Please give the readers a brief bio on you the person and the writer.
Mitali Perkins was born in Kolkata, India and immigrated at age seven to the States with her family. She studied political science at Stanford and public policy at Berkeley before deciding to try and change the world one children's book at a time. Her blog is a virtual fire escape where she chats about books, movies, music, television, and life between cultures.
Tell us about your current book?
In First Daughter: Extreme American Makeover, Sameera (Sparrow) Righton helps her dad win the presidential election. Readers continue to enjoy Sparrow's witty, one-of-a-kind take on life at 1600 Pennyslvania Avenue in First Daughter: White House Rules. These smart, funny, and timely novels provide an engaging behind-the-scenes glimpse into American politics.
What would you like your readers to take away from your book?
A big smile and the characters alive in their imaginations.
Are you a morning writer or a night writer?
I’m a night writer under deadline, a morning coffee-house writer when I’m writing on a regular basis.
What aspect of writing do you love the best, and which do you hate the most?
I love revising the last draft of a story, when the backbreaking work is all done and you add the grace notes. I don’t like the middle of novels, the second third.
What’s something you wish you’d known earlier that might have saved you some time/frustration in the publishing business?
If you don’t treat yourself like a professional nobody else will either. Also, as Winston Churchill told his people during WW2, NEVAH GIVE IN. Monsoon Summer, my second book, was rejected over 20 times and it took ELEVEN years for it to come out. You need big dreams, thick skin, and ruthless revising to succeed.
What’s the most interesting change in your life as a result of being a published author?
I didn’t expect to enjoy public speaking so much, and love doing gigs in schools, libraries, and at conferences.
How much marketing do you do? What have you found that particularly works well for you?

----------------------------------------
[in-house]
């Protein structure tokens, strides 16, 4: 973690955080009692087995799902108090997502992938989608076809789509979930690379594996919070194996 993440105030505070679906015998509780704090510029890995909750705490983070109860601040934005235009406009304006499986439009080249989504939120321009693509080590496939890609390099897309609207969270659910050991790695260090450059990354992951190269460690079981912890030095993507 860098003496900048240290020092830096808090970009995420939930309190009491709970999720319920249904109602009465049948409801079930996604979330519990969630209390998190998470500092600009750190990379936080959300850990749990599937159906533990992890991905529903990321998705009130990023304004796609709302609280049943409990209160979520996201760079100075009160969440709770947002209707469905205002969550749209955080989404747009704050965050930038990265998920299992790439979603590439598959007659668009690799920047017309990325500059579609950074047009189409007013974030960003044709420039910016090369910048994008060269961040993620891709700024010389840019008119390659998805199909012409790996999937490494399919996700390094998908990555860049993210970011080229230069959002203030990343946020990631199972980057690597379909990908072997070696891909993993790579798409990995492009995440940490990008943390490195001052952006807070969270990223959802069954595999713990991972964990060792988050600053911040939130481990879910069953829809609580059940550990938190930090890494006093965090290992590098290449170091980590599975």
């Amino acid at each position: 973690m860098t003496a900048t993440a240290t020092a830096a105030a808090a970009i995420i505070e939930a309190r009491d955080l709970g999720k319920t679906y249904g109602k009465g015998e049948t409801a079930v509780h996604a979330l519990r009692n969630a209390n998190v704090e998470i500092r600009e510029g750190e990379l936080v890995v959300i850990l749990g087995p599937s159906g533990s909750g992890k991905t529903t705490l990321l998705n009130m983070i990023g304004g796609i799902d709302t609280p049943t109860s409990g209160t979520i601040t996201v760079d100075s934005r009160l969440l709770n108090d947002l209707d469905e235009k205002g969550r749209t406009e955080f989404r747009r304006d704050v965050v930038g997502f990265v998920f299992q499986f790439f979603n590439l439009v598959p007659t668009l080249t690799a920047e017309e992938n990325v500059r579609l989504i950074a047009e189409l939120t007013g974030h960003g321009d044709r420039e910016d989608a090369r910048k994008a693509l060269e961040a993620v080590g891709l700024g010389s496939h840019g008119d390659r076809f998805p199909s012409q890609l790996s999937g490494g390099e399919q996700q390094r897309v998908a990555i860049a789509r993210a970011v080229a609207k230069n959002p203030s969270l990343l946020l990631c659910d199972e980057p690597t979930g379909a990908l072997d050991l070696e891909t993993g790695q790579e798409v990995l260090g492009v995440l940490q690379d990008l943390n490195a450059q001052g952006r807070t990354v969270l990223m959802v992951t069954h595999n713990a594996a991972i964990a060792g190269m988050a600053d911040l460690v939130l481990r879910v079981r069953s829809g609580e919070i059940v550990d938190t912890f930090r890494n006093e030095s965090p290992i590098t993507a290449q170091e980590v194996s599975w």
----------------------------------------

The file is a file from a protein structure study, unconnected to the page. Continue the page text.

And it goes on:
I do a lot of marketing. My blog
What one thing about writing do you wish other non-writers would understand?
It takes courage to finish a book. Each time, it’s a huge internal, psychological struggle and I die a little more. But I also live a little more.
Name your top five favorite writing books.
Bird by Bird by Anne Lamott
The Courage to Write by Ralph Keyes
Elements of Style by EB White
The Uses of Enchantment: The Meaning And Importance of Fairy Tales by Bruno Bettelheim
Roget’s Thesaurus and Webster’s Dictionary
What do you do to make time for yourself?
I take silent retreats about twice a year at a nearby monastery.
This month our theme is Writing for Children. Why did you choose to write for young adults?
My soul is pretty much stuck at age fourteen, so I don’t think I could write for any other group of readers. Knowing how much I was shaped and formed by the stories I read when I was a child, I feel it’s a high calling and responsibility to write for kids. Adults read with their minds first and hearts second; kids do it the other way around. There’s an openness to the power of story that wanes as we grow older and become jaded. I do write non-fiction for adults, but I’m sticking to fiction for young readers till I can write no more.
How can readers get in contact with you? (mail, email, website)